London: more by fortune than design
by Michael Hebbert. John Wiley, 1998. 237pp. £16.99
Michael Hebbert's book London is subtitled 'more by fortune than design'. Professor Hebbert is obviously delighted that this is the case, writes Paul Finch. Not for him the glories of a comprehensive road programme; in fact he views its absence as accidentally contributing to the more civilised place which London is becoming. He is a Rasmussen man, and wishes to see those qualities identified as being unique to the capital continued: a dense patchwork of homes and gardens in 'villages', in which geographical knowledge of the sort learned by taxi drivers is much more useful than an attempt to work out where you are on the basis of, say, postal codes.
Hebbert is a cheery person, and so is his book. He does not ignore London's dark side (acute poverty sitting beside extraordinary wealth), but he declines to take apocalyptic views about race relations, crime and the allegedly emerging 'underclass'. Always looking at the wider picture, he sees opportunity in the face of decline (the docks), and the possibility of regeneration in a European context where existing industries have failed (Park Royal and Docklands again).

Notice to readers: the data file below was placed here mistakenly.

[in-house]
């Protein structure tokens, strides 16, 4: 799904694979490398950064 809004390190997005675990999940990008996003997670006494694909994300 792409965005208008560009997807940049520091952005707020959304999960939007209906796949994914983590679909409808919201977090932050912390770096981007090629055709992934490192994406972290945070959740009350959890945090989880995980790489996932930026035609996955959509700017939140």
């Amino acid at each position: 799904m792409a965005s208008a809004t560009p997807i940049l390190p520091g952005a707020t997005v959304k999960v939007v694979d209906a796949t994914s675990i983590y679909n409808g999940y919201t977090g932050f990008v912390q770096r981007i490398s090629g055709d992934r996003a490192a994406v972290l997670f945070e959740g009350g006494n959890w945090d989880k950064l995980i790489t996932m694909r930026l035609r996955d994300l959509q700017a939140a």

Well illustrated with black and white photos, maps and drawings, and with a first-rate bibliography and good index, this is the work of a scholar, but one with a light touch. Not only is the book readable, but it is peppered with no-punches-pulled comments. A photo of Roman brickwork in London Wall is captioned: 'Like many of London's major tourist destinations, the setting is tatty, inconvenient, overcrowded, and tainted with the odour of McDonald's.'
Hebbert captures the spirit of what has made London, what has changed in recent years, and what prospects the future holds.